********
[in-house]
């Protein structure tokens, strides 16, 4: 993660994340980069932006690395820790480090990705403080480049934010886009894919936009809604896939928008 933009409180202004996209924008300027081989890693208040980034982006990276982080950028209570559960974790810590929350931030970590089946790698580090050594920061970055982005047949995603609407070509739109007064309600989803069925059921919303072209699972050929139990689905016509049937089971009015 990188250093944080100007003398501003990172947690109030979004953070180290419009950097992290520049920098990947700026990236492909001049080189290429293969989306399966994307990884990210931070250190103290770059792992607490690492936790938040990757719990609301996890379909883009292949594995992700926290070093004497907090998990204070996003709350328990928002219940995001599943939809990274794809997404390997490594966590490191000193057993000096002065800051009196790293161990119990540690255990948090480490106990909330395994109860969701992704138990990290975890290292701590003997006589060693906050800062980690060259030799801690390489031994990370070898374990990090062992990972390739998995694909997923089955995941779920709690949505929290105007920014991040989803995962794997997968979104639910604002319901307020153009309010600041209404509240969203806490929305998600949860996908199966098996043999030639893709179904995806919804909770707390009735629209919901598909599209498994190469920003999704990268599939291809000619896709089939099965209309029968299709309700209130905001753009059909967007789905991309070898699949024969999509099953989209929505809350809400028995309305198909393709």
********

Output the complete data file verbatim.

[in-house]
């Protein structure tokens, strides 16, 4: 993660994340980069932006690395820790480090990705403080480049934010886009894919936009809604896939928008 933009409180202004996209924008300027081989890693208040980034982006990276982080950028209570559960974790810590929350931030970590089946790698580090050594920061970055982005047949995603609407070509739109007064309600989803069925059921919303072209699972050929139990689905016509049937089971009015 990188250093944080100007003398501003990172947690109030979004953070180290419009950097992290520049920098990947700026990236492909001049080189290429293969989306399966994307990884990210931070250190103290770059792992607490690492936790938040990757719990609301996890379909883009292949594995992700926290070093004497907090998990204070996003709350328990928002219940995001599943939809990274794809997404390997490594966590490191000193057993000096002065800051009196790293161990119990540690255990948090480490106990909330395994109860969701992704138990990290975890290292701590003997006589060693906050800062980690060259030799801690390489031994990370070898374990990090062992990972390739998995694909997923089955995941779920709690949505929290105007920014991040989803995962794997997968979104639910604002319901307020153009309010600041209404509240969203806490929305998600949860996908199966098996043999030639893709179904995806919804909770707390009735629209919901598909599209498994190469920003999704990268599939291809000619896709089939099965209309029968299709309700209130905001753009059909967007789905991309070898699949024969999509099953989209929505809350809400028995309305198909393709």